Jonathan Kozol's "Still Separate, Still Equal
In this section of the publication, Jonathan points out that racial segregation is evident in American schools, and that the segregation fuels the performance gap. The author states that all people are due equal education and all that goes along with healthy society. He regrets, however, that this is not the case in the American education system. He worries why an eight year old is responsible for her performance in a complex, standardized exam, while the officials who are responsible for her dismal performance are not answerable to their failures. The book points out that the inner city students do not get fair and equal chances to perform as well as their suburban counterparts. Children of the wealthy and the middle class that comprise of the government officials get quality education from expensive private schools. The poor man’s child that gets poor ...view middle of the document...
The suburb teachers get better pay than the inner city teachers. The schools attended by the high officials’ children have more resources and funding than the inner city schools. He, therefore, feels it is unfair to punish a child who cannot change the state of affairs, or the teacher for poor performance. Those answerable need to take responsibility for an unjust system.
Jonathan is upset with the use of the school as a mere tool for utilitarian adulthood. He feels that a school should not be a factory to create future workers, but should provide environment that children enjoy their childhood as they learn. It worries him that the school routine is so defined that children have become robotic. The routine is annoying as it is all with the aim of making the children pass examinations instead of turning them into better people. Learners do not enjoy their childhood because enjoyment is not part of getting excellent grades.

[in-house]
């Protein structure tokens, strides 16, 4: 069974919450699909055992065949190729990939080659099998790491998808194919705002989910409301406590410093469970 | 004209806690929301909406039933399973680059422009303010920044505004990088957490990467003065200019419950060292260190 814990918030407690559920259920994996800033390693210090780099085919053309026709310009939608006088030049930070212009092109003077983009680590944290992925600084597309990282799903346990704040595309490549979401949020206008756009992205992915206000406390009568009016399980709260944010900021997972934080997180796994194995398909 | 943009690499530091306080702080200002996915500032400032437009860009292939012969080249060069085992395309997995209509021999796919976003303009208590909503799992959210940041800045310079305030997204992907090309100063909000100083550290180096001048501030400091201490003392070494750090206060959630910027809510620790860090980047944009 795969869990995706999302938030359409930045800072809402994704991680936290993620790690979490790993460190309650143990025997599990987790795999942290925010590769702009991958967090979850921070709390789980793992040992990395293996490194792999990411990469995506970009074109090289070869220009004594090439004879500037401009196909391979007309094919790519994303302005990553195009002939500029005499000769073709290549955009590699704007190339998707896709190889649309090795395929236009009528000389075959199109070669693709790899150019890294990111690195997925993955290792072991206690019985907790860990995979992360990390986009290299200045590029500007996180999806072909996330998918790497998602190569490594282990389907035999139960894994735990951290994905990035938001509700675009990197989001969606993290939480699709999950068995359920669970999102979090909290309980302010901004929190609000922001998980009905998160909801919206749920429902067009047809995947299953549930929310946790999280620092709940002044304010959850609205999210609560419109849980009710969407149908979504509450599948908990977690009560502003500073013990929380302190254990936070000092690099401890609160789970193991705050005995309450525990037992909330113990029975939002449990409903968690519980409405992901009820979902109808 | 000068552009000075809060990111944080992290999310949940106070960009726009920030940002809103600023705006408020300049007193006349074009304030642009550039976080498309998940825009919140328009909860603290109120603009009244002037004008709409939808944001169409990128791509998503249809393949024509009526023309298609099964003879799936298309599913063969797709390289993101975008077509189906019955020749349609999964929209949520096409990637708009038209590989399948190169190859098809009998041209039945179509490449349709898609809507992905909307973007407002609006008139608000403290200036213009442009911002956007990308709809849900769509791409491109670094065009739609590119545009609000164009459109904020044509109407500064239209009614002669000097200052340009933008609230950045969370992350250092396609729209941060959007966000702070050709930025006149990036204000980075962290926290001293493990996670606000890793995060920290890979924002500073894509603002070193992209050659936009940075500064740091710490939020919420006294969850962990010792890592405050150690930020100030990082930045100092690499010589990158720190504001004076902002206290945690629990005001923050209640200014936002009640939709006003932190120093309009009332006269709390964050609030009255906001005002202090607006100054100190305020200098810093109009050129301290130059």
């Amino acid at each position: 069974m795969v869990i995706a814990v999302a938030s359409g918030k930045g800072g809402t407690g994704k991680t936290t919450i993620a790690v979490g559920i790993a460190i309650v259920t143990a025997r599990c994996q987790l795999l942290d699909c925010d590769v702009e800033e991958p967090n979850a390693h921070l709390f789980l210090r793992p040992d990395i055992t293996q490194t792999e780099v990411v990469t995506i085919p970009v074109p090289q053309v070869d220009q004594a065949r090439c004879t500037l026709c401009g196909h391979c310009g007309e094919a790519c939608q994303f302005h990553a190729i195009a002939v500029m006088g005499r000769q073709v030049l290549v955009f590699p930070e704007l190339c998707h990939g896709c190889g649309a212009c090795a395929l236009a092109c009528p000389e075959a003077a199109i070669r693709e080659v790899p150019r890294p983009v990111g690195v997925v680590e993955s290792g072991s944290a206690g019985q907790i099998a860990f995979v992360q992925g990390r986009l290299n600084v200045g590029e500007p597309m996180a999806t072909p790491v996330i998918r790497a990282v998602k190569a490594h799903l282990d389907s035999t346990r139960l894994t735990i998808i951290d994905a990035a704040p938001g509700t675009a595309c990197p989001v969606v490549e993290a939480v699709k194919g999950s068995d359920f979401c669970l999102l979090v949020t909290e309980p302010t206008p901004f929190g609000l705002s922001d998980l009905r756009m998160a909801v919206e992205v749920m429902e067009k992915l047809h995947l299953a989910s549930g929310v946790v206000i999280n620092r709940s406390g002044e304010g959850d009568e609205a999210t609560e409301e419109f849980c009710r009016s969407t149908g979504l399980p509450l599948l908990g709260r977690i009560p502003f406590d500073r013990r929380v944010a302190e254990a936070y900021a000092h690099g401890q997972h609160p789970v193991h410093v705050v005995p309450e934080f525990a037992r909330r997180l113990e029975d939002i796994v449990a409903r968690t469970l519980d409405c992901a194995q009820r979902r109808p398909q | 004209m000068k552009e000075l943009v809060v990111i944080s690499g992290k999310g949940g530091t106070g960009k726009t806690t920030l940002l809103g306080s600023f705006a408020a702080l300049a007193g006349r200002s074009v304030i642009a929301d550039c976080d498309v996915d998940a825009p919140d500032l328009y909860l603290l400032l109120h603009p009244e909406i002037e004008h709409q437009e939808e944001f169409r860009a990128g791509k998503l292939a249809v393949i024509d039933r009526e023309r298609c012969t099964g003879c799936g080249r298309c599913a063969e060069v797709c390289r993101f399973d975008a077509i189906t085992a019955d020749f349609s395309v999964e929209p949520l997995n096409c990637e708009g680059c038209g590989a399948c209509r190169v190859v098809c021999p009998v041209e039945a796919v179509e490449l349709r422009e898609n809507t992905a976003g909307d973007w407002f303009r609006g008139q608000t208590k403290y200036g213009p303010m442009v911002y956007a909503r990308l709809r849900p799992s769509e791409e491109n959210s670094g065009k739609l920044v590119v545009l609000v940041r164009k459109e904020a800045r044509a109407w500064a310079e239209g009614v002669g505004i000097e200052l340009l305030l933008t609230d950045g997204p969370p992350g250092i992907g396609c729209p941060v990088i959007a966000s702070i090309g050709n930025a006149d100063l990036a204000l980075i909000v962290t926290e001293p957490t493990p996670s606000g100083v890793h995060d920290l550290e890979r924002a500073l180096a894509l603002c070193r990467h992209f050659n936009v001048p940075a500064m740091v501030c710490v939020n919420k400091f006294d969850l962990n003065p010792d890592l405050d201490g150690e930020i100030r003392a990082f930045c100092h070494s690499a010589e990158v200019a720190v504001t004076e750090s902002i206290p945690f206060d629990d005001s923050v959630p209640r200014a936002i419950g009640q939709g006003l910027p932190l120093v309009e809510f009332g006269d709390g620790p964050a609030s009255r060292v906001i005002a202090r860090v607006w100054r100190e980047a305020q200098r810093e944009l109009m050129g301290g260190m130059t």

Racism in American schools is evident in the pattern of enrolment. Statistics Kozol provides are both disquieting and frightening. A majority of those enrolled in public schools are Blacks and Hispanic. This accounts for 79% in Chicago, 82% in Saint Louis, 94% in Washington DC and 84% in Los Angeles (Jonathan, 310). Further revelation shows that Caucasian children staying in districts dominated by public schools enroll in white dominated schools (Jonathan 310-311). Implication of this is that a majority of the children who suffer the low quality education are Blacks and Hispanic. The system, therefore, intelligently sieves some races out of success. This is by all means racism in the education system.
Kozol makes his point in this publication. Further evidence of this hidden racism is further outlined when he describes the conditions of inner city schools. They are overcrowded and lack decent bathrooms. The schools lack libraries and some programs offered in suburb schools. Teacher’s salaries in these schools are much less than those of the suburb schools. These factors display why Jonathan feels that the American children are “Still Separate, Still Equal”.
Jonathan Kozol. Still separate, Still Unequal: America's Educational Apartheid. Harper's
Magazine V.311, N.1864. Sept, 2005.